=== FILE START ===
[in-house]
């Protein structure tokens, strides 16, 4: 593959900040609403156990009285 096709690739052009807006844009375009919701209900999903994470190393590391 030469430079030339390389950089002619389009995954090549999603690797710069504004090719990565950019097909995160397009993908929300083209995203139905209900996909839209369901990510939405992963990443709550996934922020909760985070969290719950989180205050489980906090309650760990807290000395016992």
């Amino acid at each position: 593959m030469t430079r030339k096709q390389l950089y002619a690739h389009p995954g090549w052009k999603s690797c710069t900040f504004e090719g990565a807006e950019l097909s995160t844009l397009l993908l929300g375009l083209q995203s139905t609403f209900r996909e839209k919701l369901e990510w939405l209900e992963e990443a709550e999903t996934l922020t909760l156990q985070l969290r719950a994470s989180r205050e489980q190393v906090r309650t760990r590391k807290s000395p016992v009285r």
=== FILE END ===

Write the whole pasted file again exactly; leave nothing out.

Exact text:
[in-house]
């Protein structure tokens, strides 16, 4: 593959900040609403156990009285 096709690739052009807006844009375009919701209900999903994470190393590391 030469430079030339390389950089002619389009995954090549999603690797710069504004090719990565950019097909995160397009993908929300083209995203139905209900996909839209369901990510939405992963990443709550996934922020909760985070969290719950989180205050489980906090309650760990807290000395016992």
């Amino acid at each position: 593959m030469t430079r030339k096709q390389l950089y002619a690739h389009p995954g090549w052009k999603s690797c710069t900040f504004e090719g990565a807006e950019l097909s995160t844009l397009l993908l929300g375009l083209q995203s139905t609403f209900r996909e839209k919701l369901e990510w939405l209900e992963e990443a709550e999903t996934l922020t909760l156990q985070l969290r719950a994470s989180r205050e489980q190393v906090r309650t760990r590391k807290s000395p016992v009285r």